• Andrew Kulp - Aug 20, 2013 at 8:17 PM

      Eh, I didn’t mean to imply it doesn’t matter at all, I simply don’t agree Young’s been so bad that somebody who is significantly less productive at the plate necessarily makes up the difference in the field.

      • Hiccup - Aug 21, 2013 at 4:21 AM

        You sound like Rubes trying to justify one of his stupefying trades or moronic aquisitions all the while robbing Peter to pay Paul, ” what we lose in offense we gain in defense,” as we pass over a more qualified position players due to lack of flexibility in the payroll because previously signed monster “thank you” contracts of under performing star players.

      • Andrew Kulp - Aug 21, 2013 at 12:32 PM

        Ha, well just tell me who was a better option to play third base this year? It had nothing to do with money. The way I remember it, no one else was available.

      • BenE. - Aug 21, 2013 at 3:06 PM

        Kevin Frandsen. Someone who is happy to be here.

      • Andrew Kulp - Aug 21, 2013 at 3:22 PM

        Come on, there is no way a team with World Series aspirations (regardless of how short they fell) could go into a season with Kevin Frandsen as its everyday third baseman. What were they supposed to base that decision based on, 200 plate appearances?

        I don’t care how many thumbs down it gets, I’d really like to know the name of the person who was a more viable option back in the offseason.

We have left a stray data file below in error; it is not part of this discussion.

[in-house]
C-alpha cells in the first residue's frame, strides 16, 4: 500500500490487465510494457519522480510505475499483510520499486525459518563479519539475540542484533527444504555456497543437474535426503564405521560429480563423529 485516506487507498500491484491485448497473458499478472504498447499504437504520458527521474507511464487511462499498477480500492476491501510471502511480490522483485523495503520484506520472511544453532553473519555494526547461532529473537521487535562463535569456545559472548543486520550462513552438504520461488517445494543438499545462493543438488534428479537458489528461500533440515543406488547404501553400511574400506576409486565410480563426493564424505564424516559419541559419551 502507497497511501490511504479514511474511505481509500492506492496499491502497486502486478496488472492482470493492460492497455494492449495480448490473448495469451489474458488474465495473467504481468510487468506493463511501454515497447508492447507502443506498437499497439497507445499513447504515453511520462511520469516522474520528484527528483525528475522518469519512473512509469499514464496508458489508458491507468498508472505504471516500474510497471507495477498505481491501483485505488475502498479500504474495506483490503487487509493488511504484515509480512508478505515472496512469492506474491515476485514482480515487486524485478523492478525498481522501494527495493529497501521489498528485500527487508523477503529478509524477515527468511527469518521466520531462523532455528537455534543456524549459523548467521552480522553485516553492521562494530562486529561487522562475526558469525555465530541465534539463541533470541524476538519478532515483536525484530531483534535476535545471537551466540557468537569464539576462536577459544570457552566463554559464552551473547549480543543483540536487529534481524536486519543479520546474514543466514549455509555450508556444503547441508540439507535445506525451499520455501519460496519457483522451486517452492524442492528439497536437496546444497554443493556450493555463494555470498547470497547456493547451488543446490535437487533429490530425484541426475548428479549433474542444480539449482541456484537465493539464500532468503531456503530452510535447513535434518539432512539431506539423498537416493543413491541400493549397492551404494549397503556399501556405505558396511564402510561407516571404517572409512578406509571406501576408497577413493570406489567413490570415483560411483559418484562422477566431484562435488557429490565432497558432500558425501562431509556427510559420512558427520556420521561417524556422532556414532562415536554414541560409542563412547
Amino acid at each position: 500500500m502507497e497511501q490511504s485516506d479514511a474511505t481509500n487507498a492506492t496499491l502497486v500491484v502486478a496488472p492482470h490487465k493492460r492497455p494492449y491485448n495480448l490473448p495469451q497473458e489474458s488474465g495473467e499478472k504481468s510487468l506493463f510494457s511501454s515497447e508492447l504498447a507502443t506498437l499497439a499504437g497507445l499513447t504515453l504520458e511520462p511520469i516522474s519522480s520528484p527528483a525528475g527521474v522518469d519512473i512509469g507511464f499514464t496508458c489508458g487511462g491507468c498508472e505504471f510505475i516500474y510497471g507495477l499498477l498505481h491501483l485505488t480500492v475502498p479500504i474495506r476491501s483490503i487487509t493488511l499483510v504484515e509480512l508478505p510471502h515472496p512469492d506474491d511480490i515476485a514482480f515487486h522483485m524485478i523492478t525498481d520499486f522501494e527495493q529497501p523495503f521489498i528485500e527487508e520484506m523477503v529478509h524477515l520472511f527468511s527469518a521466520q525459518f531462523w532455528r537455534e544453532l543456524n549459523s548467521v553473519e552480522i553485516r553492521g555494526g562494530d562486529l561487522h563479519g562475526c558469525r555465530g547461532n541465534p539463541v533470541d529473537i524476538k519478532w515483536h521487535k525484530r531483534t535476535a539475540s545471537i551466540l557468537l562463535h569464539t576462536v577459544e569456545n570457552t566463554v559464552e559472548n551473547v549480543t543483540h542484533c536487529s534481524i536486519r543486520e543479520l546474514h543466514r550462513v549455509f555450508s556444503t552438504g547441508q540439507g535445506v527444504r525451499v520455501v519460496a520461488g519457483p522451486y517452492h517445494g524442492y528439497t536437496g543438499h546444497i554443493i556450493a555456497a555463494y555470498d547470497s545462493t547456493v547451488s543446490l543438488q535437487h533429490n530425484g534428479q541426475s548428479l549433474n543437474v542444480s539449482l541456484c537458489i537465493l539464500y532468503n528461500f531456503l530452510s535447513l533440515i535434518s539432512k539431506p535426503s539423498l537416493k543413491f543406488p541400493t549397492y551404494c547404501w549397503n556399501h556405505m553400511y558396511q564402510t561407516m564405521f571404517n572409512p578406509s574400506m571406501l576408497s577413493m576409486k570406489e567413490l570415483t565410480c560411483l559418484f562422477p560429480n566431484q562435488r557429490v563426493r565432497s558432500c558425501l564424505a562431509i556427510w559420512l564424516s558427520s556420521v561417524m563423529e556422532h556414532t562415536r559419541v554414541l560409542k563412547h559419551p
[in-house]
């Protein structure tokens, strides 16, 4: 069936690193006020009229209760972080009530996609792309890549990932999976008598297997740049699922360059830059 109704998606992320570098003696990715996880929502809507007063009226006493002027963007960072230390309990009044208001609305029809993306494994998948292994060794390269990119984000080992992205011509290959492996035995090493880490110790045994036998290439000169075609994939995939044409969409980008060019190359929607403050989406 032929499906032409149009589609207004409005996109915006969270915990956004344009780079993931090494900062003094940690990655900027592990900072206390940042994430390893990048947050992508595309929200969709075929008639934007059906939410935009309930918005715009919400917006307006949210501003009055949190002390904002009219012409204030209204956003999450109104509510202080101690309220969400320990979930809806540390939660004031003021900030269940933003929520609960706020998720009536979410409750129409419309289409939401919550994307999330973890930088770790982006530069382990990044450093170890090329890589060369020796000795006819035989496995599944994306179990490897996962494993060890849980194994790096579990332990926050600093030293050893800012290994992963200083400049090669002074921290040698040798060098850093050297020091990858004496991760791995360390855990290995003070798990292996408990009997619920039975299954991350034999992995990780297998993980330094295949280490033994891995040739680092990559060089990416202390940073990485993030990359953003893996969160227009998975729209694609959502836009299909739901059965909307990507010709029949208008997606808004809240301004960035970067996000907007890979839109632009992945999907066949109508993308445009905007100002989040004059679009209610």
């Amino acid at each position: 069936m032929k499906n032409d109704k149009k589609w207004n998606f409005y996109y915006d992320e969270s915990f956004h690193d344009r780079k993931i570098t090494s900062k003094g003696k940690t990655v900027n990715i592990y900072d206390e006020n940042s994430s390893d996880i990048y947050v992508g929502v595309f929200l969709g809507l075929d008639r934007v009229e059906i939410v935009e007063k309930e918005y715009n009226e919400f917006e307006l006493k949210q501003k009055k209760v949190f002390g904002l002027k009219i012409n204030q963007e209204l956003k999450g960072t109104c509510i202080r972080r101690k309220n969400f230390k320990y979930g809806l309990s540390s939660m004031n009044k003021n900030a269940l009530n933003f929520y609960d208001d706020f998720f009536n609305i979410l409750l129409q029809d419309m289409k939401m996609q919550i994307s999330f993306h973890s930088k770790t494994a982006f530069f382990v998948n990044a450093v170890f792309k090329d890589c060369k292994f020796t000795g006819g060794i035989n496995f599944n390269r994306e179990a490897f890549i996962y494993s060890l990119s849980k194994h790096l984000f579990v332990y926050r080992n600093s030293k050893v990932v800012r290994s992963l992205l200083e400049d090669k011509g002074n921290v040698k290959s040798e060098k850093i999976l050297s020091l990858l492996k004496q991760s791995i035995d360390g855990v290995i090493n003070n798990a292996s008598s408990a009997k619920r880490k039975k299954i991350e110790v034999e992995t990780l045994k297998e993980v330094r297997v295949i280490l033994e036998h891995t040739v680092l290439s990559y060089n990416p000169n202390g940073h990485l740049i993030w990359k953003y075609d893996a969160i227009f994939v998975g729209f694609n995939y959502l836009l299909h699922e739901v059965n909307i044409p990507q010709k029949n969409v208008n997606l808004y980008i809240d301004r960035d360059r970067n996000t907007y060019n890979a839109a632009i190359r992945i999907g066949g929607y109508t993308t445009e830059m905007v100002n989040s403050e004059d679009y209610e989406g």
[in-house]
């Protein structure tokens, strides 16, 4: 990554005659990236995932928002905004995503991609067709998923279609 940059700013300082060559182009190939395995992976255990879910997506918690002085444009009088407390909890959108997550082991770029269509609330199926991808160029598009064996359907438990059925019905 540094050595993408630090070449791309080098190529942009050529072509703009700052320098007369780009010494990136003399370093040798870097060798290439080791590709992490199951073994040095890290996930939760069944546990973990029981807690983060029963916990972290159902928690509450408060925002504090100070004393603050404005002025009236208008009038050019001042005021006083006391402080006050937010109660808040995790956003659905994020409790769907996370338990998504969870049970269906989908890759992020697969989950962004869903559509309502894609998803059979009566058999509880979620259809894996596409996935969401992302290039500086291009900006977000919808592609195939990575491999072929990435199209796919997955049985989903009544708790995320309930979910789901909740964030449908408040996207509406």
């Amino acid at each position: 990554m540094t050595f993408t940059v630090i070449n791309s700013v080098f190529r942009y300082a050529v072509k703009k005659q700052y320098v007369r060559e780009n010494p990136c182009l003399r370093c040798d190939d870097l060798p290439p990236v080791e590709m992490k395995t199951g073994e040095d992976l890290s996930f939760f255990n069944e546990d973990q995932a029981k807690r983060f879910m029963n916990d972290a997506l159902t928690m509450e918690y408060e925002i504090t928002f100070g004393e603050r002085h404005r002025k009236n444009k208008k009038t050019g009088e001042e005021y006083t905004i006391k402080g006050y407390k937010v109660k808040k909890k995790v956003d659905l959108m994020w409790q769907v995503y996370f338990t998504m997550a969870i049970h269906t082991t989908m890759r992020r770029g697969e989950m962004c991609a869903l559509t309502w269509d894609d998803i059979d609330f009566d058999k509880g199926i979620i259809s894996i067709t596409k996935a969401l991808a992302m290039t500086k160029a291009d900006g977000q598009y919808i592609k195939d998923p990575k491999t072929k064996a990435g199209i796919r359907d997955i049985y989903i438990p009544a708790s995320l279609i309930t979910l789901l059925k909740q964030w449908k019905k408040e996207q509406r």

• Matt M - Aug 21, 2013 at 5:31 PM

        Well, they went into the ’08 and ’09 seasons with Pedro Feliz. And let’s not forget the Abraham Nunez/Wes Helms/Greg Dobbs third base trio of 2006-07. Fact is Michael Young was not necessary and his offensive contributions were no better than what you could have received from starting Frandsen every day. Also, my preferred method was a Frandsen/Eric Chavez platoon which would have cost a lot less than $6 million and an impossible to move no-trade clause.

  3. Mike - Aug 20, 2013 at 7:03 PM

    “We do not recognize these new fangled stats. Where’s the grit index and the hustleometer?”


  4. Mike - Aug 20, 2013 at 9:55 PM

    “Young will not be retained once he reaches free agency at season’s end – so one area we do have to agree with the writer, again, is how dumb it is not to have dealt the 36 year old for whatever basically.”

    That dash between “end” and “so” is there so that you can put your head down, close your eyes, rub your forehead, think “why the hell didn’t they trade him?” and then come back to the article.

  5. Da Bag - Aug 21, 2013 at 12:56 PM

    He cost the team a LOT of runs at third base, not (just) because of errors but because of his total lack of range. And it couldn’t have helped the morale of the pitchers. Never thought I would miss Pedro Feliz – I had to Google just to remember his name.

  6. Phitin Phan - Aug 28, 2013 at 11:48 AM

    DEFINATELY should have been giving away @ the deadline for the flamethrower (99mph)reliever the yanks offered.But with the offseason options it wasn’t that bad of a move.His range is terrible and makes Ashe look like a gold Glover but atleast he stayed healthy.Great clubhouse attitude and his professionalism is the only thing I can think of they kept him around for an example for the younger guys to see.